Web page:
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Spas and salon advertisers are a huge focus for local sites. They’re a Top 4 selection for Citysearch, and also rank highly on Yelp and other sites. Now they are being specifically targeted by InnerRewards, a new health and wellness vertical site for women launched by Julie Elaine Brown, a veteran marketer for Johnson & Johnson’s online community sites.

While local advertisers are being targeted, the content will not be especially local. Nor will articles or sections be branded under city names, although there are local directories within the site, and searches can include city name keywords (i.e., “spas, Phoenix”).

That’s all by design. It goes beyond the standard need of vertical sites not to break up a start-up’s slim audience among a bunch of city sites, says Brown. Many potential advertisers, like Canyon Ranch, are national destination sites. Allowing users to focus on cities would exclude their presence.

In the same spirit, pay-per-click models won’t be used for advertising. “The PPC model is not conducive to building a community,” says Brown.

To date, the site has lined up some seed funding ($1 million) and a team of online pros, and has opened offices in New York and San Francisco. It as also lined up 20 “business partners,” mostly spas.

Ultimately, the goal is to provide holistic lifestyle solutions for women aged 30 to 55 — the online personification, perhaps, of Whole Foods’ appeal.

Clearly, InnerRewards has its eyes on the 15 percent to 25 percent of revenues that wellness businesses spend on marketing. It refers to itself as an “e-commerce site.” For businesses, InnerRewards is providing category-specific directories, enhanced by video. It also hopes to provide one-stop logistics, including gift certificates (perhaps similar to spaboom), online calendaring, analytics, etc.

Eventually, the site hopes to offer advanced services. These might include an “advanced B2B referral system,” as well as mobile appointment alerts, and synchronous video for live counseling and classes.

Content-wise, the site will feature columns, articles and reviews on  broad horizontal subjects such as spas, yoga and Pilates. That should make it appeal to the likes of Gaiam, the mega-seller of Yoga peripherals. Food, nutrition and Chinese acupuncture are also popular subjects.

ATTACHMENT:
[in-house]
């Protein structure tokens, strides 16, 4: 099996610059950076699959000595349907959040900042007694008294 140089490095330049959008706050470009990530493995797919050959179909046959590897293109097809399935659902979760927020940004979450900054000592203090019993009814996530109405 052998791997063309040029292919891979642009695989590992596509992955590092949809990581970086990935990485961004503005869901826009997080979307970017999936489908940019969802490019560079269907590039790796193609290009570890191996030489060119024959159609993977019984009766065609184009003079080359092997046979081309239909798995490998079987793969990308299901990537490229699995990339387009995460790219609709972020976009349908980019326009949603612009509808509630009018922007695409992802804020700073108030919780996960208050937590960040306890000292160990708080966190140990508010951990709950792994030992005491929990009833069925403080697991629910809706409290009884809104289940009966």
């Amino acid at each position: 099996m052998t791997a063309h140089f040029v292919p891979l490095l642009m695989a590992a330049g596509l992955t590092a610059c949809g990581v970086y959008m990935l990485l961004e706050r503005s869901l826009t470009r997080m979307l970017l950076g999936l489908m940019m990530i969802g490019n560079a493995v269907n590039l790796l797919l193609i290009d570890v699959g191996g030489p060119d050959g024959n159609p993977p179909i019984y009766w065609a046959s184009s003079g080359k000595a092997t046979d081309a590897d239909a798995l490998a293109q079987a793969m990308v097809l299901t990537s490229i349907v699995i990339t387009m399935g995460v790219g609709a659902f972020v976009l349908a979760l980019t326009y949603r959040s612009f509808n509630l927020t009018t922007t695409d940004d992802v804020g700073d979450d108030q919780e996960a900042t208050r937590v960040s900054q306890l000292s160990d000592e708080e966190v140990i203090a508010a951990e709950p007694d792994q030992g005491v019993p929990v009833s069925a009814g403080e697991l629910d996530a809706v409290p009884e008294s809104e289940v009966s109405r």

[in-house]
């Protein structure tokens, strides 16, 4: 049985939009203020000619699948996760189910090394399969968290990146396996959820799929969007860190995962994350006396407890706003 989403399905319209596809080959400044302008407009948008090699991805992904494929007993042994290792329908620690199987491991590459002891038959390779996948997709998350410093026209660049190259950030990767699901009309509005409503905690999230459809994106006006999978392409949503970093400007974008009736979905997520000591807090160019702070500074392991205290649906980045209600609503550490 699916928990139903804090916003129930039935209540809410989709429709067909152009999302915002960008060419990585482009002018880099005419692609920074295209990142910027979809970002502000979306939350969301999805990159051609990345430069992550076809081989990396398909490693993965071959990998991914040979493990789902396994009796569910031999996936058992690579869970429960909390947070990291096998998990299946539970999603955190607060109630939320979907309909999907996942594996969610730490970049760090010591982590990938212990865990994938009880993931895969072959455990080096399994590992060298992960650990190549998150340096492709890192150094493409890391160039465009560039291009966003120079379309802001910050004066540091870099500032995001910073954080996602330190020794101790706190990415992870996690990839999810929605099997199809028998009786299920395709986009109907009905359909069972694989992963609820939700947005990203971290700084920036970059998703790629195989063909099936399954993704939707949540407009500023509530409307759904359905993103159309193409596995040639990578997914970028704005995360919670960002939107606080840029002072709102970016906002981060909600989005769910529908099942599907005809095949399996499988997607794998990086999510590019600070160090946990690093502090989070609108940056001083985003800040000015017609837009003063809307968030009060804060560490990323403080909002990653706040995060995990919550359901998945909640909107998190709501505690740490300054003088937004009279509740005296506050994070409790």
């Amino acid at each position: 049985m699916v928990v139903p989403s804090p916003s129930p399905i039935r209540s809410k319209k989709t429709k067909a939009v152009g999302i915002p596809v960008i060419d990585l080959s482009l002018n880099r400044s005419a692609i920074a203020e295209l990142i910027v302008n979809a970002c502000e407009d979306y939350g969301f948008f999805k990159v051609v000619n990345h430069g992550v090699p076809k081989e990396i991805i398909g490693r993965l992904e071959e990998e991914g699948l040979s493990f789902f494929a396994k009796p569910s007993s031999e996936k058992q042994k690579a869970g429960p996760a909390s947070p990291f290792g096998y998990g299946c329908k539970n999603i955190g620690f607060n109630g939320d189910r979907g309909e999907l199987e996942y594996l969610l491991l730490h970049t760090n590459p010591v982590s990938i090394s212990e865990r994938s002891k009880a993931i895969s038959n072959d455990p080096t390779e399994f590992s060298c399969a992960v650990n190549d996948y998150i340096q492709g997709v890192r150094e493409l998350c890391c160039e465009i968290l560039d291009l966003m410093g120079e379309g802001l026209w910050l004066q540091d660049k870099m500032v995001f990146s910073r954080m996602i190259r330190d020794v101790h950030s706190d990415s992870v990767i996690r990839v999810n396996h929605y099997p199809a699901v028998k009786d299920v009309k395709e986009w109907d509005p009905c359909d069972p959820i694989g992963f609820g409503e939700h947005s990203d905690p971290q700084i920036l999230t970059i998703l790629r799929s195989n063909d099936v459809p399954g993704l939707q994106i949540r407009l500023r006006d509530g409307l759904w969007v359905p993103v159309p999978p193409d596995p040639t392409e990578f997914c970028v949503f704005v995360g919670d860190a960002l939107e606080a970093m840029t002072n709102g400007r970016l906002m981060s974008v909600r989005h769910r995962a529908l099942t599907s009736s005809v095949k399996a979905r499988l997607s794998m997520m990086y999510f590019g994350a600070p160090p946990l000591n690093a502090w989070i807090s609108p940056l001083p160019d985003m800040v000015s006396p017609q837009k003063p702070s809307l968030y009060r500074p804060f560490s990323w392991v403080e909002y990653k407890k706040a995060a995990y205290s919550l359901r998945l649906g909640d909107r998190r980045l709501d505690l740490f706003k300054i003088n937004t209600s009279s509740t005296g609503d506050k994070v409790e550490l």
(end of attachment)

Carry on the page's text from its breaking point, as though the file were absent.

User-generated content is also expected to be a major feature of the site. Users can populate Facebook-like “Topic” pages. The site will also offer reviews for spas; mind/body fitness; aesthetic facial surgeons; natural medicine; complementary alternative medicine; and products (organic food, vitamins, herbs, hair and body care). A key incentive for reviewers: incremental discounts for spas with every review turned in.

To me, the site is attractive (and of course, it features the now standard pictures of the omnipresent, “contented” 30-year-old woman model as the standard bearer). The site may be of a sure shot if it attracted a couple of major media partners (like a Whole Foods).

This Post Has 2 Comments

  1. This is a good find. It is hard to find entities focused on a holistic approach to medicine. One that doesn’t bash traditional medicine, but blends traditional medicine with alternate medicine. I like the focus on “the balanced life” element, which is often forgotten these days- a balanced home, family, meal, etc. The nice thing about a balance is that it could tip one way or the other, but eventually settles in the middle.

    Very good site and good article.

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